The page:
Productivity . . . and a Clean Desk

productivity-guide-cover

Personal Productivity for Lawyers

This quick-start guide to Getting Things Done and Inbox Zero also includes two shortcuts for those who want the benefits of GTD without having to learn the system.

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Take five seconds and inventory what’s on your desk. Ready?

1…2…3…4…5

What? You need more time?

If you can’t verbalize every item on your desk in five seconds, you’ve got desk clutter! Piles of files, pens and pencils tucked here and there, an overflowing inbox and empty outbox are all indicators of chaos. And if you find a half-eaten sandwich, well…

When there is clutter right in front of you, work seems overwhelming. It appears there is more to do and not enough time to finish it. Your mind has a hard time processing all the work, and so it becomes cluttered, too.

The feeling of overwhelm is more pronounced when you can’t find something. You know you just saw it—but poof!—it’s gone. While you frantically search, you waste time, and your overwhelm and frustration grow. You may still be able to get things done, but not as effectively as you could.

The good news is – you can avoid this scenario with one simple trick:

Only keep the case file or project you’re currently working on in front of you.

This is called the “clean desk work technique,” and it can be a successful way to clear out your clutter.

So how do you get to this point? Here is one method:

Keep your inbox off your desk. If you have a credenza behind you, it can go there. If not, it could go on top of a filing cabinet, an end table, or a movable file system. The idea is to get it out of your line of sight.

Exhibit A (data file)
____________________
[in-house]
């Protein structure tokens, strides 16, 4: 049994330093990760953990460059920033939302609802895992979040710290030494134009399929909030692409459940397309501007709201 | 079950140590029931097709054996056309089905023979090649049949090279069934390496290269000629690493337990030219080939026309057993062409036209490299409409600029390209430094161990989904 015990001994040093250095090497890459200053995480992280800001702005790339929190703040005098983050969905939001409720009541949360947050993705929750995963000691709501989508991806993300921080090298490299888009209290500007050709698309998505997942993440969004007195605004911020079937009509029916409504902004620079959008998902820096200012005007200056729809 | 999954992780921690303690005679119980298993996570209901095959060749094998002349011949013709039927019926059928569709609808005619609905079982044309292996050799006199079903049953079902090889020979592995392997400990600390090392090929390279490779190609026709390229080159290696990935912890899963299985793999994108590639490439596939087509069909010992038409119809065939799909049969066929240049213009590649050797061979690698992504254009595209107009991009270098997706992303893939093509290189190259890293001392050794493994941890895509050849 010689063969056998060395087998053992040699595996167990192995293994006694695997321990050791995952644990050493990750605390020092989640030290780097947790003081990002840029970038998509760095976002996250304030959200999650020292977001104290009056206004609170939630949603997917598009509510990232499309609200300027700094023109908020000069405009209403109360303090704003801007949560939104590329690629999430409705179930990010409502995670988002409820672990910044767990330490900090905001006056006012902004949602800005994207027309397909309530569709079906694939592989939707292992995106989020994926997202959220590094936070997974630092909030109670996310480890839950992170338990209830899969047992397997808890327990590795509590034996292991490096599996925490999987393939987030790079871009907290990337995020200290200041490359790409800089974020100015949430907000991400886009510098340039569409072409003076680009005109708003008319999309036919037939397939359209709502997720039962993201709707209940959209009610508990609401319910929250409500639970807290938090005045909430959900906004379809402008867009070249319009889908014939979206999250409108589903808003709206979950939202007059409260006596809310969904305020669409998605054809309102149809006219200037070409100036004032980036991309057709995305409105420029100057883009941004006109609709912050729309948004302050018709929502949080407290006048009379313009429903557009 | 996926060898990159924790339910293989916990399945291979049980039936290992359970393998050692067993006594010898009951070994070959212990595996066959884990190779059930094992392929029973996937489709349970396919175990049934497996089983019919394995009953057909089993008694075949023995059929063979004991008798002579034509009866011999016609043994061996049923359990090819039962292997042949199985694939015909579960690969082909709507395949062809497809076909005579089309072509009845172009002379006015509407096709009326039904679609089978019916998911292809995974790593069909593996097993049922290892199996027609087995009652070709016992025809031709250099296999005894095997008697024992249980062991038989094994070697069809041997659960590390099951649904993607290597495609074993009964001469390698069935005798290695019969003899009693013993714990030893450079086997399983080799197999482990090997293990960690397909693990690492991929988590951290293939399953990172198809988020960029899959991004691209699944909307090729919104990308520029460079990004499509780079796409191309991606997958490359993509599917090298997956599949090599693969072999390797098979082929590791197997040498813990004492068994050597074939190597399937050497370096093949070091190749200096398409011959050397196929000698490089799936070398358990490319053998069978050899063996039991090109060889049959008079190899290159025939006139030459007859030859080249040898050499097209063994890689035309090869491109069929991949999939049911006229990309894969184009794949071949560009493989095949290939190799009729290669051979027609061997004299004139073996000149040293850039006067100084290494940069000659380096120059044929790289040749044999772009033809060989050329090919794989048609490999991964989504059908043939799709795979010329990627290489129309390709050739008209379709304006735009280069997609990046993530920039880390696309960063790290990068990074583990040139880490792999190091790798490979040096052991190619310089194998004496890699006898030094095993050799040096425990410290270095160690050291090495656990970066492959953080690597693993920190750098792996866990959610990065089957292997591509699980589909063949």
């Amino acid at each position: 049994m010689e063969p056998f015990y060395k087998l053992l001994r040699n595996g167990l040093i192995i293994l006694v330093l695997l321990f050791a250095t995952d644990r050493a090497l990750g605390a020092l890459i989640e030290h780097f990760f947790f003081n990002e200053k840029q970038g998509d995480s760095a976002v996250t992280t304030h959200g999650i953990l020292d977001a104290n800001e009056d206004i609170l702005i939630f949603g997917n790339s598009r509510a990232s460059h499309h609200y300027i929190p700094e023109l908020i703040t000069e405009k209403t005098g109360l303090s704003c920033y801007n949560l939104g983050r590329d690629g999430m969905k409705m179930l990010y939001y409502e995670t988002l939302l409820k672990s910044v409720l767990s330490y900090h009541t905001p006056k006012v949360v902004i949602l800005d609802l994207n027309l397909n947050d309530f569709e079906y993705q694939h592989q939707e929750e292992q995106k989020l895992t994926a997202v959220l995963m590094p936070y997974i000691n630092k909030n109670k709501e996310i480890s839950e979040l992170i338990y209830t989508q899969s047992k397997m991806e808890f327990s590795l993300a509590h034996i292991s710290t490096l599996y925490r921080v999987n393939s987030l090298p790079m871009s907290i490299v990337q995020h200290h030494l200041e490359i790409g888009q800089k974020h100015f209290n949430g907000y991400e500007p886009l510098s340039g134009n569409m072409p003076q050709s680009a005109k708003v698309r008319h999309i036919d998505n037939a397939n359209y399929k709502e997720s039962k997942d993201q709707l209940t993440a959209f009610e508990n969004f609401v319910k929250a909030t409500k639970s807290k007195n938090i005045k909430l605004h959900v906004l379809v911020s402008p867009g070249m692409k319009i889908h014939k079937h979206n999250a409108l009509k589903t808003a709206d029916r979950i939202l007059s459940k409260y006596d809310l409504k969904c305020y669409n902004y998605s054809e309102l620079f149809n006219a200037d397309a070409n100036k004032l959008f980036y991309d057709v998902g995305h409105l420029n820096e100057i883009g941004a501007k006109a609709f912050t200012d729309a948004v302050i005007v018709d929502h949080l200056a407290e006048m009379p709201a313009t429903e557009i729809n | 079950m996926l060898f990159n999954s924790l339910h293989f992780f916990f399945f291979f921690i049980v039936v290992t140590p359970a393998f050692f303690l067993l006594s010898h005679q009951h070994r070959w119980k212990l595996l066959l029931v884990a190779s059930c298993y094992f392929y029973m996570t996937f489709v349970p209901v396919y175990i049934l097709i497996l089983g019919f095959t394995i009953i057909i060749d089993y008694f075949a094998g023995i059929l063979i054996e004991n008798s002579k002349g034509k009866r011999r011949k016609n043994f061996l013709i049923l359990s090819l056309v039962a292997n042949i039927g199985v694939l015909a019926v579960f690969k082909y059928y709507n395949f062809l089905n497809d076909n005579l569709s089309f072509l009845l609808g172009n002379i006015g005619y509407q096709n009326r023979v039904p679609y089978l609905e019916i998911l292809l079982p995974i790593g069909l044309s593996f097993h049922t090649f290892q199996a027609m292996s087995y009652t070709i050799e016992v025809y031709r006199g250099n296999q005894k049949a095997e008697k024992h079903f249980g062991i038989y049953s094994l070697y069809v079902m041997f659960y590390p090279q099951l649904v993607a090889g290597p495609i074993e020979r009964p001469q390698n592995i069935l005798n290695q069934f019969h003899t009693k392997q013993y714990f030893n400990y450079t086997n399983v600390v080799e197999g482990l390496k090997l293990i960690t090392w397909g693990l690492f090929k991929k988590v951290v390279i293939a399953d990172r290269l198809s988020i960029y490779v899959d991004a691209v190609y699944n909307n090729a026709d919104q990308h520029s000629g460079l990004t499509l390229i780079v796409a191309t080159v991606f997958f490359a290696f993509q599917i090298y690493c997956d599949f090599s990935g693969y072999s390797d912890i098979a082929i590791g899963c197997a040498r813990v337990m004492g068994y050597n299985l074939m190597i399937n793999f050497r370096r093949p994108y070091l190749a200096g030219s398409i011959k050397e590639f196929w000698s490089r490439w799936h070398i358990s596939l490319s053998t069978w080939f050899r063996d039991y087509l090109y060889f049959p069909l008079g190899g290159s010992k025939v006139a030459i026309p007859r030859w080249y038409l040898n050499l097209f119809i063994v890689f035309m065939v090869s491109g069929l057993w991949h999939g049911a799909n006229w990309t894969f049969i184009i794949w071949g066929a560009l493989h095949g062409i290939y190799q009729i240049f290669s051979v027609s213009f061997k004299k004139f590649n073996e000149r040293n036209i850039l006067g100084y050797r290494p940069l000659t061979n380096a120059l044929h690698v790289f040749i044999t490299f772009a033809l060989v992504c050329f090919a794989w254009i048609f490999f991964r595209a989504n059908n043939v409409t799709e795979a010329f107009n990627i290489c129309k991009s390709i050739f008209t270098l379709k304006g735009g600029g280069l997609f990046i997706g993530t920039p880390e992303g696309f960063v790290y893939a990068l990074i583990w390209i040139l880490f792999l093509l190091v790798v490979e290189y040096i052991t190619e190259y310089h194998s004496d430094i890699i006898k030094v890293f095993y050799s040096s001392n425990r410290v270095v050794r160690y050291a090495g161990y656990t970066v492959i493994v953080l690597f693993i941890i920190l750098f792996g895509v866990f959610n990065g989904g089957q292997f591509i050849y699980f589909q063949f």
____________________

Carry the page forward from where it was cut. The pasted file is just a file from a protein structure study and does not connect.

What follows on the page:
Organize your work by priority, and put the files in that order, again out of your line of sight. You can put them on the credenza behind you, in a low bookcase, or in a filing cabinet. Just remember, if there are other people in your office who may need the file, it should be accessible to them and they should know how to find it.

As your day goes by, only put the work you are currently doing on your desk. You’ll find it’s easier to focus your attention, and you’ll have a feeling of freedom. If you are interrupted by a phone call, you can push the file off to the side of your desk and put your legal pad directly in front of you for notes.

If the file is thick or in several accordion folders, you may want to remove only the portion you need. Or if you have to review the entire file, do it section-by-section. Think of it as a type of assembly line so it moves out of your view as you finish with it.

If you take a few moments every morning to organize your day in this manner, you may be surprised at how much you can get accomplished.

At first, it might feel strange seeing all this real estate – real estate called “your desk.” Don’t worry, you’ll soon get used to it and wonder how you functioned prior to your new, clutter-free habits!

And this system doesn’t just benefit you in terms of getting work or projects completed. Your clients or potential clients will appreciate it, too. When your clients see your clean, organized office, they will feel like they’re in good hands because your clean desk signals that you are in control and have the time and clarity to focus on their case.

Potential clients who come to your office for a meeting will be impressed by your organization and handle on your cases and clients. Imagine how you would feel walking into a chaotic office versus an office of obvious clarity. When your potential clients see that you have your office pulled together, they will also assume that you have your mind and cases pulled together as well.